Picking a concept
It’s a recurring topic by now and it’s not very logical for it to come up in a post about 3D printing but I’m going to do it anyway! Magic the Gathering! The world and art of MtG has inspired me for over 2 decades now and I’m sure everyone is familiar with the feeling of wanted to do fan-art to pay respects to something you enjoyed very much. Whether that’s a game, movie, television series, whatever, it doesn’t matter. It’s just nice to give your own twist to it.
So, a couple of months ago I created my version of the card Polymorph. I picked this particular one because I loved the art, I thought it would be something I could re-create and something that would be 3D printable. But first and foremost, I just think it’s a hilarious illustration, I mean, come on, a bunny/kangaroo (I’m still not sure) freaking out because he’s turning into a monster? That’s awesome!
A little side story about Magic
I started playing 20 years ago, 1996, it's the year of Space Jam and Independence Day! It all started when my dad bought us the 2 player starter pack, Zakk vs Kazz!
Seeing as I was 9, I barely spoke or read English, so as you can imagine, my first 100 games were kinda tricky... I relied on the power of my creatures and I remember getting extremely upset when my strongest creature, the War Mammoth - 3/3 - was the strongest monster I could muster. But my dad, he somehow got a 4/4 Durkwood Boars in his deck, talk about unfair!! Just look at those evil smirks!
Anyway, we're getting a bit of track here, lets talk about..
In order to create this little guy I used the same tool that I use for about 90% of all the 3D work that I do, namely, ZBrush. I will spare you all the little details of how I went about creating it so here are the cliff-notes:
1. Starting with ZSpheres. Using ZSpheres allows me to quickly built up the form of the model without spending a lot of time box-modeling something in Maya. I guess this part of blocking in the form won’t have taken me more than 10 minutes.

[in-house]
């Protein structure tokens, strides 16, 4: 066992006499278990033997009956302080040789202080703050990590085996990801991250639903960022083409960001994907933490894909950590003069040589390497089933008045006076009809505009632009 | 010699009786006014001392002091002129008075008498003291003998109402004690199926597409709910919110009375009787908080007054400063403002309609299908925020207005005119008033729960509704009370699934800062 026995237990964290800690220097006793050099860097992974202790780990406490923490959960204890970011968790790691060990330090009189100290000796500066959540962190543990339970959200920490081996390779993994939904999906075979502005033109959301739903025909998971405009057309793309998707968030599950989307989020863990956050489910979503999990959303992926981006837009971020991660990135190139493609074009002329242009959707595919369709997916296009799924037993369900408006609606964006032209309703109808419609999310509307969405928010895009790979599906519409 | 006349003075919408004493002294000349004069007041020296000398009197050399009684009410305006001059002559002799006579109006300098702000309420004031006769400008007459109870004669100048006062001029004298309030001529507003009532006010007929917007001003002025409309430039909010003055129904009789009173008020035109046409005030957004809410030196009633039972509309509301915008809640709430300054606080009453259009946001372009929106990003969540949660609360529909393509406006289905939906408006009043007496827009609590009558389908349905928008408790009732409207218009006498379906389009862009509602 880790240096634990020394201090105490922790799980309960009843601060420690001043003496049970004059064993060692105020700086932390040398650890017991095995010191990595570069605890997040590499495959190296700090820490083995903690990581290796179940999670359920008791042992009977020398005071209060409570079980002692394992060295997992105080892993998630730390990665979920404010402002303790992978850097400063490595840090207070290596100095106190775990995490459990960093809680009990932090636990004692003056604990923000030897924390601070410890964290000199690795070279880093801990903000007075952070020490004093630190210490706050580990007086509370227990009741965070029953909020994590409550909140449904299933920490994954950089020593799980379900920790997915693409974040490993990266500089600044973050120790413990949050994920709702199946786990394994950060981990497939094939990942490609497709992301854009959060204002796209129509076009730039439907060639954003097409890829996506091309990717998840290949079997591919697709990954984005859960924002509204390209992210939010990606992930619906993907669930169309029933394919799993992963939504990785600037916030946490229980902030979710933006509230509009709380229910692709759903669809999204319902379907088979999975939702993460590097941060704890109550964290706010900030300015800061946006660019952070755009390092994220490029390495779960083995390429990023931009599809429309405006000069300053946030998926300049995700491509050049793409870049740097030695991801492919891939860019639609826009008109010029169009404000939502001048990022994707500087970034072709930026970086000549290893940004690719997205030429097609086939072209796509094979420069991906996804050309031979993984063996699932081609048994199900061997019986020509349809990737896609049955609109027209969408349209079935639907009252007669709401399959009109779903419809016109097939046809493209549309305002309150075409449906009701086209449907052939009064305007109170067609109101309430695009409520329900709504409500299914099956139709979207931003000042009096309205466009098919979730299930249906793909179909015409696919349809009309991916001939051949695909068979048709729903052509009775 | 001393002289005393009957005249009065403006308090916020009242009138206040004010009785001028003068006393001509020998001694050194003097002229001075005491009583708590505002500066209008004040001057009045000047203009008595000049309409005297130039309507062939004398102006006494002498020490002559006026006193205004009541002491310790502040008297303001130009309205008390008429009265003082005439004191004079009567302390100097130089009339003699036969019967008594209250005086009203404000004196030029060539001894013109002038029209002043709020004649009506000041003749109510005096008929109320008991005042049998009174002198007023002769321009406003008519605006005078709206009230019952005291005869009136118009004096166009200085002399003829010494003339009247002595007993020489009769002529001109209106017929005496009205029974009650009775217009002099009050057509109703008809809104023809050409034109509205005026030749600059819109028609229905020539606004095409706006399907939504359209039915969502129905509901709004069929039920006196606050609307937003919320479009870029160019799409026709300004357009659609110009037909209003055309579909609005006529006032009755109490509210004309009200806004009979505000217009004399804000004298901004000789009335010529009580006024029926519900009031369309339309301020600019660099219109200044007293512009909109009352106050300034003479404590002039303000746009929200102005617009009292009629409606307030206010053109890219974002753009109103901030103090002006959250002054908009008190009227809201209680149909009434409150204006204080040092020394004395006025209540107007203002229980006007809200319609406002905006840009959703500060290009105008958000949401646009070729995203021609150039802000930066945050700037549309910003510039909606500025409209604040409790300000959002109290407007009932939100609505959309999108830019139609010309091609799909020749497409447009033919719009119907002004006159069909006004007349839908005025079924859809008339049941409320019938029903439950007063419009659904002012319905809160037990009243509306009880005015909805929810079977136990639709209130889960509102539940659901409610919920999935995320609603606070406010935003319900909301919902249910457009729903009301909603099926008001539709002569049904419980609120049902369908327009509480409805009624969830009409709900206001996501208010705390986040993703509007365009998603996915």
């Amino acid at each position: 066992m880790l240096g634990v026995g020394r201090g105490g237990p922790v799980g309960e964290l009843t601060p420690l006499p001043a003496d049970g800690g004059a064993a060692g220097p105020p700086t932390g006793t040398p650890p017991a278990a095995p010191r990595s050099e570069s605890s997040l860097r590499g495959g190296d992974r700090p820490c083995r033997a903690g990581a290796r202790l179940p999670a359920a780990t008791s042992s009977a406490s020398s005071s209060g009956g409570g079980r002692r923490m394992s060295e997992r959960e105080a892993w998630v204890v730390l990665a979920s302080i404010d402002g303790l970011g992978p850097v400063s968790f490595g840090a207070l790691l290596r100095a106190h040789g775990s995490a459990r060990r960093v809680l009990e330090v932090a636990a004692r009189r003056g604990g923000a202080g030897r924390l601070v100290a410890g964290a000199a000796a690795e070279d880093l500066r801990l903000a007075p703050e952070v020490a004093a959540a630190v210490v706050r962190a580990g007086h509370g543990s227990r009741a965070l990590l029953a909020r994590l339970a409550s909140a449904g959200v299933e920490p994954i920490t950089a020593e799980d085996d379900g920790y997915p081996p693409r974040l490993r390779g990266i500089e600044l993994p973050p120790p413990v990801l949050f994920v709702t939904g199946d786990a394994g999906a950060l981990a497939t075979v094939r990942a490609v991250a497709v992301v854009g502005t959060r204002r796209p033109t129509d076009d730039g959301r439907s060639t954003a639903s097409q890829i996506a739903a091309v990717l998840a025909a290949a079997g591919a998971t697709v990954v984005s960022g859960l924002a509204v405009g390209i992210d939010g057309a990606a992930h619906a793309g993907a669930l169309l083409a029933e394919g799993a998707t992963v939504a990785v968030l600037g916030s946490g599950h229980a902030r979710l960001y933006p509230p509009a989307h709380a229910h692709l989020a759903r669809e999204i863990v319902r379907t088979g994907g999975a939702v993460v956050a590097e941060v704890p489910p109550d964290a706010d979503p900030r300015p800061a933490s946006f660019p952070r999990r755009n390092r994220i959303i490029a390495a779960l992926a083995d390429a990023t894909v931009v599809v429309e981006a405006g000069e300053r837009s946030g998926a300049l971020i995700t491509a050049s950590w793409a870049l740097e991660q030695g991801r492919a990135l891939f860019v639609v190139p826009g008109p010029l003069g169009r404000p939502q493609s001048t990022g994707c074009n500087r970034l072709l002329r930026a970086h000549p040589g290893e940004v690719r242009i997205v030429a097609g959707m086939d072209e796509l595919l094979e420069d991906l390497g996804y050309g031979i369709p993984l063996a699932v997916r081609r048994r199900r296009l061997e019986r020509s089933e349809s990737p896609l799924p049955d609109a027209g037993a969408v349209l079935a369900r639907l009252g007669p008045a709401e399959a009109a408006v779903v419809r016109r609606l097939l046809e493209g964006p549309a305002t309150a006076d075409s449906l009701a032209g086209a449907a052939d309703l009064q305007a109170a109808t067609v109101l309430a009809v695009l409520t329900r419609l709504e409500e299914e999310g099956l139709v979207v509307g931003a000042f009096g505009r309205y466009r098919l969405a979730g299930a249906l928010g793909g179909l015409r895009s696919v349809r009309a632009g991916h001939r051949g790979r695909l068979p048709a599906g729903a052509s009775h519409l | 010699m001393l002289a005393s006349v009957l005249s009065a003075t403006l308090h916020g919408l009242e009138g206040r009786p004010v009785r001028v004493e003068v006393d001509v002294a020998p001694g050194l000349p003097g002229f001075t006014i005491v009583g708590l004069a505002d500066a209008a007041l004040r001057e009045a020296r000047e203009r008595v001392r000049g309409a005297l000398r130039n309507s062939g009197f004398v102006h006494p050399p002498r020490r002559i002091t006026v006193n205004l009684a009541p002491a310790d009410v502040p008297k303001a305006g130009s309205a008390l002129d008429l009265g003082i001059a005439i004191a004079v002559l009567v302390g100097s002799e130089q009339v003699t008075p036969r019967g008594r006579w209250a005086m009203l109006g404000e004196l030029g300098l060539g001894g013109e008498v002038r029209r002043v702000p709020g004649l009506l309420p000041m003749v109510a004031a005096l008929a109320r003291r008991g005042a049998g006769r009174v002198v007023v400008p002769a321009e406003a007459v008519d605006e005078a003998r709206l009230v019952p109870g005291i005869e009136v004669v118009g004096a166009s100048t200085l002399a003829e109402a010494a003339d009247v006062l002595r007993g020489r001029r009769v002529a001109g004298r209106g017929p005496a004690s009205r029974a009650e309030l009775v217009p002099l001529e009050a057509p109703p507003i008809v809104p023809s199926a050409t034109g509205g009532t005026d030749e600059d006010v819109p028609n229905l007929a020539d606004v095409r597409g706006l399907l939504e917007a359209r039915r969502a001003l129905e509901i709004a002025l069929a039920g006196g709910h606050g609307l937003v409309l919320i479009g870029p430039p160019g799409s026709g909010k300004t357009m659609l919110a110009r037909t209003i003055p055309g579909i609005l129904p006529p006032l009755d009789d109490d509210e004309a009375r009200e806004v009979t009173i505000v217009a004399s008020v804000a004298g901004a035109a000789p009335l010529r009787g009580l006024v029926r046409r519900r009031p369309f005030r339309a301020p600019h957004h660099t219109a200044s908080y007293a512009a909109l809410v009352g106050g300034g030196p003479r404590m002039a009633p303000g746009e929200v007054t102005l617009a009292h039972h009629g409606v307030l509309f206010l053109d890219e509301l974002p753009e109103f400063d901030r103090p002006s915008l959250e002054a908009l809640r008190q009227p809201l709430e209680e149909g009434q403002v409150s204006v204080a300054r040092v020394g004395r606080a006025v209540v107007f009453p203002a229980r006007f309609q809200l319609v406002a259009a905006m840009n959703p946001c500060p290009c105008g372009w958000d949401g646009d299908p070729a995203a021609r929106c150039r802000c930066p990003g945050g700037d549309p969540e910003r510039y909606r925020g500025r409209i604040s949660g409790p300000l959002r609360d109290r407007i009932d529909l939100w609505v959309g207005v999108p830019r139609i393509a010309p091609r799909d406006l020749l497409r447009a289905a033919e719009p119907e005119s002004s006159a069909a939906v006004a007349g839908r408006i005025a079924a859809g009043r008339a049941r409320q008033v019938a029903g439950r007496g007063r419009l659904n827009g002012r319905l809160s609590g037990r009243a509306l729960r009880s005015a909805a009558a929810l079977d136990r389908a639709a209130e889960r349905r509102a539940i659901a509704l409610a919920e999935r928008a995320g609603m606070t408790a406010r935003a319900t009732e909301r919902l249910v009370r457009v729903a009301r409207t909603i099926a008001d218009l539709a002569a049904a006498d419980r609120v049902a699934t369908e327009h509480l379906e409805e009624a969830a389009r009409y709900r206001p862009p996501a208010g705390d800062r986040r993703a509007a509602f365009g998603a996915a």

2. Then, I converted the Sphere’s into polygons. Thanks to the most brilliant tool known to mankind - ZRemesher - I was able to convert the messy geometry I got from the ZSphere’s into something much more useful.
3. This is where the fun part begins, turning the sculpt from a blob into something that could actually be recognized as the deformed freaked out bunny (yes we’re gonna go ahead and say it’s a bunny, don’t argue with me!)
4. Once all the global shapes are defined, I subdivide the model to give me 4 times as many polygons to work with. (If necessary I remesh my model again but I’ll explain how I go about doing that in the Tricks section)
A couple little tricks for fellow sculptors
For all of you non-ZBrush-sculptors, feel free to skip this part ^^
Remeshing + preserving details
I like clean geometry, I really do, and sculpting can sometimes really stretch out individual polygons and cause the distribution of all polygons to be quite uneven and stretched out, ewww.
But you’ve been spending a lot of time working on it, and you really like some of the shapes/details you already have an don’t feel like having to re-do them all over again. This is a little trick I learned on how to maintain as much detail as possible whilst still having that nice clean remeshed polygon flow.